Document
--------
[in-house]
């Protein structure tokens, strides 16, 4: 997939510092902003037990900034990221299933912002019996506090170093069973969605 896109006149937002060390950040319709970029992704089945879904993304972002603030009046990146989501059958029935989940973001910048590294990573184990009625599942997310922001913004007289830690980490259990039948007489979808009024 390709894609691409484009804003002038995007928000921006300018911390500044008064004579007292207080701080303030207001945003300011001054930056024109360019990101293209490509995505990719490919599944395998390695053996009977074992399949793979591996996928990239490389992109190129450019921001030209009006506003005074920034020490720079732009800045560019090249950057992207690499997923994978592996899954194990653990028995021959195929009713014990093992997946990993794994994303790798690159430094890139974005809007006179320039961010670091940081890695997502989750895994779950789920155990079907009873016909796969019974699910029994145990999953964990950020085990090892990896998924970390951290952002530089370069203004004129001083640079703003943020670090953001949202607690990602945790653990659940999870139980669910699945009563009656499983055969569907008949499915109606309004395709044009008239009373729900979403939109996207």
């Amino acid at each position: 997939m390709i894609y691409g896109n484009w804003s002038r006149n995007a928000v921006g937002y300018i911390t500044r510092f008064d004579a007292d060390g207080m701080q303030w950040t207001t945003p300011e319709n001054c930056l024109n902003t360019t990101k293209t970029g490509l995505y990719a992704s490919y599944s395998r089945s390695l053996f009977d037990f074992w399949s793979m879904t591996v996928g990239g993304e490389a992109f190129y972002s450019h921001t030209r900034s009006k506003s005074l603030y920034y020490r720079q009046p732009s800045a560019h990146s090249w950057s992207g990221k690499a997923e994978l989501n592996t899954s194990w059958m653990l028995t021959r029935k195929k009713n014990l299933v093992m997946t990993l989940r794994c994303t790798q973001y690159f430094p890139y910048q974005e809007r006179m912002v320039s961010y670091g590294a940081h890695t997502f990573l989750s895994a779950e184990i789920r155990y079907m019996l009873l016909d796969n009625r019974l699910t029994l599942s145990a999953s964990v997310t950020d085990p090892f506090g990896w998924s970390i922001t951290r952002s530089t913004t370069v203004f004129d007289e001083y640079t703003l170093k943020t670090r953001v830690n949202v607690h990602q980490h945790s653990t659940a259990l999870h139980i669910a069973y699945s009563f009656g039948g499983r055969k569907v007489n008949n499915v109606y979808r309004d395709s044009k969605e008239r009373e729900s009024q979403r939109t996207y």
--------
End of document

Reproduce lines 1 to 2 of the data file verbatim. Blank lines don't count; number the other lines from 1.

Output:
[in-house]
């Protein structure tokens, strides 16, 4: 997939510092902003037990900034990221299933912002019996506090170093069973969605 896109006149937002060390950040319709970029992704089945879904993304972002603030009046990146989501059958029935989940973001910048590294990573184990009625599942997310922001913004007289830690980490259990039948007489979808009024 390709894609691409484009804003002038995007928000921006300018911390500044008064004579007292207080701080303030207001945003300011001054930056024109360019990101293209490509995505990719490919599944395998390695053996009977074992399949793979591996996928990239490389992109190129450019921001030209009006506003005074920034020490720079732009800045560019090249950057992207690499997923994978592996899954194990653990028995021959195929009713014990093992997946990993794994994303790798690159430094890139974005809007006179320039961010670091940081890695997502989750895994779950789920155990079907009873016909796969019974699910029994145990999953964990950020085990090892990896998924970390951290952002530089370069203004004129001083640079703003943020670090953001949202607690990602945790653990659940999870139980669910699945009563009656499983055969569907008949499915109606309004395709044009008239009373729900979403939109996207």